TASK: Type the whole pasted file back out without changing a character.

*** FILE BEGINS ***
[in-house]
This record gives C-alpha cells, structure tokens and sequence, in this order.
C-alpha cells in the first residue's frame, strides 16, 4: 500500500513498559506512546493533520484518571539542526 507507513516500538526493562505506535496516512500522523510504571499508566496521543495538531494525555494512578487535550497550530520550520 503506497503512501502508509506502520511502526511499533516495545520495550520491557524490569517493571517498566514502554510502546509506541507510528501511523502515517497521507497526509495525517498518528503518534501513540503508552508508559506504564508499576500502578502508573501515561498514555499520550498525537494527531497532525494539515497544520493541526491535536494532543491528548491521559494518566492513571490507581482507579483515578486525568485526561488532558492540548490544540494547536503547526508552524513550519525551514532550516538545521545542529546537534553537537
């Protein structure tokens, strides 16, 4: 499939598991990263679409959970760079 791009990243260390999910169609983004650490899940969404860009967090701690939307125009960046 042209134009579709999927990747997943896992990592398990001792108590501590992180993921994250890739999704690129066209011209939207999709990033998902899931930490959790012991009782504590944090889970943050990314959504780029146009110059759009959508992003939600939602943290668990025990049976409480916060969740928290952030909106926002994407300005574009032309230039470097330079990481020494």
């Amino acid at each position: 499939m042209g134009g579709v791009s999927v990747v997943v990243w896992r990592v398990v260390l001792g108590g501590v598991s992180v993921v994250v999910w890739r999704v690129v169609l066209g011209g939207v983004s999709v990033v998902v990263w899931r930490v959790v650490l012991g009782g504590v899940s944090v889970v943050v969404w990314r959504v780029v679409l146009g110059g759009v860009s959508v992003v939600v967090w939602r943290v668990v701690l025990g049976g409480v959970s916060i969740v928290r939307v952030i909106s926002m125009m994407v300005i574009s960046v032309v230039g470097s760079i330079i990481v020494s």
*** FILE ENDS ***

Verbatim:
[in-house]
This record gives C-alpha cells, structure tokens and sequence, in this order.
C-alpha cells in the first residue's frame, strides 16, 4: 500500500513498559506512546493533520484518571539542526 507507513516500538526493562505506535496516512500522523510504571499508566496521543495538531494525555494512578487535550497550530520550520 503506497503512501502508509506502520511502526511499533516495545520495550520491557524490569517493571517498566514502554510502546509506541507510528501511523502515517497521507497526509495525517498518528503518534501513540503508552508508559506504564508499576500502578502508573501515561498514555499520550498525537494527531497532525494539515497544520493541526491535536494532543491528548491521559494518566492513571490507581482507579483515578486525568485526561488532558492540548490544540494547536503547526508552524513550519525551514532550516538545521545542529546537534553537537
């Protein structure tokens, strides 16, 4: 499939598991990263679409959970760079 791009990243260390999910169609983004650490899940969404860009967090701690939307125009960046 042209134009579709999927990747997943896992990592398990001792108590501590992180993921994250890739999704690129066209011209939207999709990033998902899931930490959790012991009782504590944090889970943050990314959504780029146009110059759009959508992003939600939602943290668990025990049976409480916060969740928290952030909106926002994407300005574009032309230039470097330079990481020494």
């Amino acid at each position: 499939m042209g134009g579709v791009s999927v990747v997943v990243w896992r990592v398990v260390l001792g108590g501590v598991s992180v993921v994250v999910w890739r999704v690129v169609l066209g011209g939207v983004s999709v990033v998902v990263w899931r930490v959790v650490l012991g009782g504590v899940s944090v889970v943050v969404w990314r959504v780029v679409l146009g110059g759009v860009s959508v992003v939600v967090w939602r943290v668990v701690l025990g049976g409480v959970s916060i969740v928290r939307v952030i909106s926002m125009m994407v300005i574009s960046v032309v230039g470097s760079i330079i990481v020494s």